But other young people who’ve survived gun violence won’t be marching for their lives.
“Our town is really small,” Sosa said, when asked whether she has any plans to protest. “No one at all has mentioned anything like that. It’s not that no one here cares enough. We’re just...small.” Roswell has fewer than 50,000 residents. Its county heavily skews Republican. Even if there were a walkout planned at her high school, Sosa said, her parents wouldn’t want her missing class for it.
There may be an assumption that living through a school shooting can transform a young person's views — making them more anti-gun — but it's not that simple.
Today, Sosa doesn’t believe gun control is the best way to stop school shooters; instead, she strongly supports increased mental health services and background checks. And while the Berrendo shooting may have changed her personal political perspective, it didn’t change her town’s views. It simply wasn’t a political event; “gun control never came up,” Sosa said. Rather, her school focused on counseling its students and bussing in survivors of another school shooting that occurred a month earlier in Colorado to console them. Communities took similar, nonpartisan approaches following attacks at Marysville-Pilchuck; at Madison Junior/Senior High School in Middletown, Ohio, where a 14-year-old shot and wounded two students in a lunchroom; and at Freeman High School in Rockford, Washington, where one student was killed and three others injured.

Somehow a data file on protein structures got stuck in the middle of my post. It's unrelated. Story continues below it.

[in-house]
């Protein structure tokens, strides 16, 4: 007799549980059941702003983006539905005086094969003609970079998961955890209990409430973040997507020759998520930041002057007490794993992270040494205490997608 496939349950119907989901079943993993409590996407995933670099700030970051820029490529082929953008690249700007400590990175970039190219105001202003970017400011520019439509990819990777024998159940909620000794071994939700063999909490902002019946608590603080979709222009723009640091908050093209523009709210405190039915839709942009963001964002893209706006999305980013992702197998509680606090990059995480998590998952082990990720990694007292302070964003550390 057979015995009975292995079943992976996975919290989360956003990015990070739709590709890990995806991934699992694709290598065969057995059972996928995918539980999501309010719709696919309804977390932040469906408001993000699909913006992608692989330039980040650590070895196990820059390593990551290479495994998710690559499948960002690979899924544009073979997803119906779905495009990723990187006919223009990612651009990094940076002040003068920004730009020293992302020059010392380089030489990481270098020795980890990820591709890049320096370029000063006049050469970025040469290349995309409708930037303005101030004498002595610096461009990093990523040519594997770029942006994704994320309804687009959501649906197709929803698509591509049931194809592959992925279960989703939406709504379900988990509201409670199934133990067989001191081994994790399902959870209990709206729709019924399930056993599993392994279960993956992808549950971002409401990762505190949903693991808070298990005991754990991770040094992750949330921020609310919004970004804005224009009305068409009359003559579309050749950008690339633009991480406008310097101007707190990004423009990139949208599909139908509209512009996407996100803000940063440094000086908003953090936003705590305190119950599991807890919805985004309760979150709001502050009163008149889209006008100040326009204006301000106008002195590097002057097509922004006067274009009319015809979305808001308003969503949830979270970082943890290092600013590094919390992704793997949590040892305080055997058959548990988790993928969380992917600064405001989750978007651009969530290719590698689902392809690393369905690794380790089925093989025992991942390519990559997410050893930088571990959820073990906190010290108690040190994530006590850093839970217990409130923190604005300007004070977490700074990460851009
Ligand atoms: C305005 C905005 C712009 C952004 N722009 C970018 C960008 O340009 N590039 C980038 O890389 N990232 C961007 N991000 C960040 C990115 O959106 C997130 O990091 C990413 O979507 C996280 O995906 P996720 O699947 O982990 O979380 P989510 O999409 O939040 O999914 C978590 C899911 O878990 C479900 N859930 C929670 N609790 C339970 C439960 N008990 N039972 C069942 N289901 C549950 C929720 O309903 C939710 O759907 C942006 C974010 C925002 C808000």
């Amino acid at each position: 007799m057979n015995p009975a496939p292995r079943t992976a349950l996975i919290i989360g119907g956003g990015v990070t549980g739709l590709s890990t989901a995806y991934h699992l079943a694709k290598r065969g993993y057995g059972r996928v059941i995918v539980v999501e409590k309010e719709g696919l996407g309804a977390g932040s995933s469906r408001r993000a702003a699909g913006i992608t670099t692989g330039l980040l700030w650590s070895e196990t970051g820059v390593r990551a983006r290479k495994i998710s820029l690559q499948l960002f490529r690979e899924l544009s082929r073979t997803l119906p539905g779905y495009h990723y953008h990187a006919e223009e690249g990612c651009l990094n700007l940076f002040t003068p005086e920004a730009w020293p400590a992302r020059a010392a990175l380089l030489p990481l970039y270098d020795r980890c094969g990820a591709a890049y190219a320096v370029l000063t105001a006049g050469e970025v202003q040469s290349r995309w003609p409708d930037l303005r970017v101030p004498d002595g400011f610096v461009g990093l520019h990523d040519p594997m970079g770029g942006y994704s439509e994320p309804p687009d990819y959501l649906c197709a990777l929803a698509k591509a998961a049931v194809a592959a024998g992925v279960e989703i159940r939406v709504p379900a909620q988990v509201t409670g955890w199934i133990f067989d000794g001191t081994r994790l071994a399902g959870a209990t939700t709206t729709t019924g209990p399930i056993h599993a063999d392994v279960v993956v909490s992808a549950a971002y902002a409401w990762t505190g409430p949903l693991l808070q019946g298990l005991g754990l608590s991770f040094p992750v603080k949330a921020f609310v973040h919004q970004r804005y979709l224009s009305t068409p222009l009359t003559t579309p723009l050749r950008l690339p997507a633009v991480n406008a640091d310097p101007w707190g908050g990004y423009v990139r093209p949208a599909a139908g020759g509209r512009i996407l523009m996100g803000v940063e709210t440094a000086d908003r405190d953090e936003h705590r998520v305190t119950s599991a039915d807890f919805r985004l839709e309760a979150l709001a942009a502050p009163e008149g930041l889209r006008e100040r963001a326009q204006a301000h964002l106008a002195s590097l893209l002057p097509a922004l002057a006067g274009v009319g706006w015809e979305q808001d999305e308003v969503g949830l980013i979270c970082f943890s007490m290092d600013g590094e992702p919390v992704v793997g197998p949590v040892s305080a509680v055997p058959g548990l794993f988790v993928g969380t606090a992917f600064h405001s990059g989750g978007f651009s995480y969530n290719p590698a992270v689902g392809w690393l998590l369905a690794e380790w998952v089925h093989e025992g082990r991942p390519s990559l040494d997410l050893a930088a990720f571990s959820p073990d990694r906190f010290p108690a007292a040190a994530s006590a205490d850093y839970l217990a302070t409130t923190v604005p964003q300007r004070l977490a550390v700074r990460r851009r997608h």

Syrena Wilson was a junior at Madison when the shooting happened two years ago. Now a freshman at Bowling Green State University, she isn't sure if she'll make it to the marches, simply because she doesn't know how much schoolwork she'll have at the time — including an upcoming class project about an event that changed her life. For the project, Wilson chose to focus on the shooting. But as life-changing as it was, Wilson said, there wasn't any student-led activism in the aftermath like the kind seen in Parkland, partly because of Madison’s conservative community, where kids feared sharing their views on controversial topics like gun control.
"They're afraid they won't be accepted by friends and family," Wilson said. "If people, specifically parents, could be more open and less controlling on their kids' views on certain aspects, then more and more people would be open to expressing their views."
As of last fall, 16-year-old Christina Morrison considered herself in favor of people owning rifles, and even of schools arming teachers. That started to change after the Sept. 13, 2017, shooting at her school, Freeman High School in Washington. The student shooter came armed with an AR-15, but it jammed, so he picked up a handgun he’d also brought to campus.